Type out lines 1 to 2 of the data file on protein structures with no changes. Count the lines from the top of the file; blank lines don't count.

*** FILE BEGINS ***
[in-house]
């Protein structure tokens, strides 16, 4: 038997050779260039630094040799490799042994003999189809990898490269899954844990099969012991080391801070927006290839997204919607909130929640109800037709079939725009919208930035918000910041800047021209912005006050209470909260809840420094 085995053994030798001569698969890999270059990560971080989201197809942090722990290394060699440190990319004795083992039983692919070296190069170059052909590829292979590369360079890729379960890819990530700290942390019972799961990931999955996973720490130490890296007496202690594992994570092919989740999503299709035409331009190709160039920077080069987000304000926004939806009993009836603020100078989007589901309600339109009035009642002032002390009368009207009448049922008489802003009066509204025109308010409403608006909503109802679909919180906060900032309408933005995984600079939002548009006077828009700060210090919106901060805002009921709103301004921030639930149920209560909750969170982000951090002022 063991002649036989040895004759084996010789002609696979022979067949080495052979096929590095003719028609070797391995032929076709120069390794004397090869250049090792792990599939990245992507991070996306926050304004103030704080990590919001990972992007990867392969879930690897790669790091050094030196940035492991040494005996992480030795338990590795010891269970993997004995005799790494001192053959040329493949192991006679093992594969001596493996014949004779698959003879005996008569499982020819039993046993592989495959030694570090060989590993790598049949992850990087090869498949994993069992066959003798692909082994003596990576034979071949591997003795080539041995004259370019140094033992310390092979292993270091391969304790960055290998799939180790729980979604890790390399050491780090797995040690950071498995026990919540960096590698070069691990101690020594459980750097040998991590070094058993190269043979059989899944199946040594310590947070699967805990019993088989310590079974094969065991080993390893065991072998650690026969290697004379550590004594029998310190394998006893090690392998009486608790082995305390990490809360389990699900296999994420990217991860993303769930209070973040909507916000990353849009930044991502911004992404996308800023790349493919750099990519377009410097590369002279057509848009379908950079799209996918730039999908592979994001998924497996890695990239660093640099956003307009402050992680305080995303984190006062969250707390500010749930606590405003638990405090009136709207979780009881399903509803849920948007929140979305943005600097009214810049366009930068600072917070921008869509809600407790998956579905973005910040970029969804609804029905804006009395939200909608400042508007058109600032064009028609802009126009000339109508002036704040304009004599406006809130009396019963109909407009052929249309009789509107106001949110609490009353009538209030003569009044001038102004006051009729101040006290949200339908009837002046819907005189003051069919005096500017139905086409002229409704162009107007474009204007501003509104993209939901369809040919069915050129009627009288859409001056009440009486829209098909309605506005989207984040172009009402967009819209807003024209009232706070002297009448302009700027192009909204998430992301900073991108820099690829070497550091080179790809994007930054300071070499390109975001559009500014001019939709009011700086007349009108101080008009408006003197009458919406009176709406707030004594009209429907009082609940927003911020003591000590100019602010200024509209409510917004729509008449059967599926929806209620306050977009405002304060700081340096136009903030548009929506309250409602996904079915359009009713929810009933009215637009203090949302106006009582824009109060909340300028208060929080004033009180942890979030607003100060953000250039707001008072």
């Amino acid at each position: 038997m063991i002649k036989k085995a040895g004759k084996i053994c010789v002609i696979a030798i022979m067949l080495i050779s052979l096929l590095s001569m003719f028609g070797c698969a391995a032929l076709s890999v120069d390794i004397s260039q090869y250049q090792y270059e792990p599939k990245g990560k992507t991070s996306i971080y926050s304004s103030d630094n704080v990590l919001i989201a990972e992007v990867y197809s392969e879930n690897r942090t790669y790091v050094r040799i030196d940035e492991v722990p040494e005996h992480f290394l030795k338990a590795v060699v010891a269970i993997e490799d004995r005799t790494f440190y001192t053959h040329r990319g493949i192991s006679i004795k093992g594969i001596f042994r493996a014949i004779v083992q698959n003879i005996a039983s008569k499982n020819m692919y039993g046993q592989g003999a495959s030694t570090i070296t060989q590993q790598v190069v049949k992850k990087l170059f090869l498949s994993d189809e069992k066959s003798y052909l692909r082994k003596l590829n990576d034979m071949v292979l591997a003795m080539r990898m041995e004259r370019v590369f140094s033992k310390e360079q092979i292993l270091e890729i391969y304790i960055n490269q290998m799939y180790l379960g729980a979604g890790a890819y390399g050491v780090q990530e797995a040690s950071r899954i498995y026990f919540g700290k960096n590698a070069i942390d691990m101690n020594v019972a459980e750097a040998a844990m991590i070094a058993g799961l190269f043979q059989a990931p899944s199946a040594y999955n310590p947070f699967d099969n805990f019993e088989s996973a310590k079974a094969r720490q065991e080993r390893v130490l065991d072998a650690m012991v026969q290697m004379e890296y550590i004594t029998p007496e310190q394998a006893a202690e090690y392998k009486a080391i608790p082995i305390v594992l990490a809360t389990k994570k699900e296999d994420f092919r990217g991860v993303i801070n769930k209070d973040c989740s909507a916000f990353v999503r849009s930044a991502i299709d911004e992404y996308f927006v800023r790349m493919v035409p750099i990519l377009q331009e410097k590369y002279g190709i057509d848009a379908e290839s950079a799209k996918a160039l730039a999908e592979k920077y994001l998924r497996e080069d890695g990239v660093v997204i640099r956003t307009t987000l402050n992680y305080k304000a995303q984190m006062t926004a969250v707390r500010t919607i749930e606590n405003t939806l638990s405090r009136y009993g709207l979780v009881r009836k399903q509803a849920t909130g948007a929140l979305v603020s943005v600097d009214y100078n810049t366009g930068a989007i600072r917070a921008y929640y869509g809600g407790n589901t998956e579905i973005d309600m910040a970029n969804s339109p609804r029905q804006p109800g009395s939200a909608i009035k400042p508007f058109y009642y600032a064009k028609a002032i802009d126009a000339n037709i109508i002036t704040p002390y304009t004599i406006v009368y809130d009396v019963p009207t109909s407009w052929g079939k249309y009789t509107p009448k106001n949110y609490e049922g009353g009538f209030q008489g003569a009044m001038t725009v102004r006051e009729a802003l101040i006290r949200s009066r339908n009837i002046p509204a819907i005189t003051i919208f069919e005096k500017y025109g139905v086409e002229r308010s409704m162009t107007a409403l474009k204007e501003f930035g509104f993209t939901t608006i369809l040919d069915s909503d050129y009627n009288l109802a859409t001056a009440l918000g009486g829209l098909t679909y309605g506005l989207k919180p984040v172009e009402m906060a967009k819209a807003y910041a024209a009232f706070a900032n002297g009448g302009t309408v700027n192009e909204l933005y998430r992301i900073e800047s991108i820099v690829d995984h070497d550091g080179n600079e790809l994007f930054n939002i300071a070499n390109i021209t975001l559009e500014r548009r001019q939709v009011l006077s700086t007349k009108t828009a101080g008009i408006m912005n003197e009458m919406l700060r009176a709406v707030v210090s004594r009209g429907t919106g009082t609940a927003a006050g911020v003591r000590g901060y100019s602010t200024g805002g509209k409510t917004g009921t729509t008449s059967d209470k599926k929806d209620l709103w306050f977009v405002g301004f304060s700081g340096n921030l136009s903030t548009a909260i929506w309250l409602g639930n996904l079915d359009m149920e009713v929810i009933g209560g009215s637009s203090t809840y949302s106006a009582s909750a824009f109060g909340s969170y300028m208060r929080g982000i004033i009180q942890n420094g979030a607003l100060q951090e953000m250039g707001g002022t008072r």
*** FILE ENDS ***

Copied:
[in-house]
């Protein structure tokens, strides 16, 4: 038997050779260039630094040799490799042994003999189809990898490269899954844990099969012991080391801070927006290839997204919607909130929640109800037709079939725009919208930035918000910041800047021209912005006050209470909260809840420094 085995053994030798001569698969890999270059990560971080989201197809942090722990290394060699440190990319004795083992039983692919070296190069170059052909590829292979590369360079890729379960890819990530700290942390019972799961990931999955996973720490130490890296007496202690594992994570092919989740999503299709035409331009190709160039920077080069987000304000926004939806009993009836603020100078989007589901309600339109009035009642002032002390009368009207009448049922008489802003009066509204025109308010409403608006909503109802679909919180906060900032309408933005995984600079939002548009006077828009700060210090919106901060805002009921709103301004921030639930149920209560909750969170982000951090002022 063991002649036989040895004759084996010789002609696979022979067949080495052979096929590095003719028609070797391995032929076709120069390794004397090869250049090792792990599939990245992507991070996306926050304004103030704080990590919001990972992007990867392969879930690897790669790091050094030196940035492991040494005996992480030795338990590795010891269970993997004995005799790494001192053959040329493949192991006679093992594969001596493996014949004779698959003879005996008569499982020819039993046993592989495959030694570090060989590993790598049949992850990087090869498949994993069992066959003798692909082994003596990576034979071949591997003795080539041995004259370019140094033992310390092979292993270091391969304790960055290998799939180790729980979604890790390399050491780090797995040690950071498995026990919540960096590698070069691990101690020594459980750097040998991590070094058993190269043979059989899944199946040594310590947070699967805990019993088989310590079974094969065991080993390893065991072998650690026969290697004379550590004594029998310190394998006893090690392998009486608790082995305390990490809360389990699900296999994420990217991860993303769930209070973040909507916000990353849009930044991502911004992404996308800023790349493919750099990519377009410097590369002279057509848009379908950079799209996918730039999908592979994001998924497996890695990239660093640099956003307009402050992680305080995303984190006062969250707390500010749930606590405003638990405090009136709207979780009881399903509803849920948007929140979305943005600097009214810049366009930068600072917070921008869509809600407790998956579905973005910040970029969804609804029905804006009395939200909608400042508007058109600032064009028609802009126009000339109508002036704040304009004599406006809130009396019963109909407009052929249309009789509107106001949110609490009353009538209030003569009044001038102004006051009729101040006290949200339908009837002046819907005189003051069919005096500017139905086409002229409704162009107007474009204007501003509104993209939901369809040919069915050129009627009288859409001056009440009486829209098909309605506005989207984040172009009402967009819209807003024209009232706070002297009448302009700027192009909204998430992301900073991108820099690829070497550091080179790809994007930054300071070499390109975001559009500014001019939709009011700086007349009108101080008009408006003197009458919406009176709406707030004594009209429907009082609940927003911020003591000590100019602010200024509209409510917004729509008449059967599926929806209620306050977009405002304060700081340096136009903030548009929506309250409602996904079915359009009713929810009933009215637009203090949302106006009582824009109060909340300028208060929080004033009180942890979030607003100060953000250039707001008072």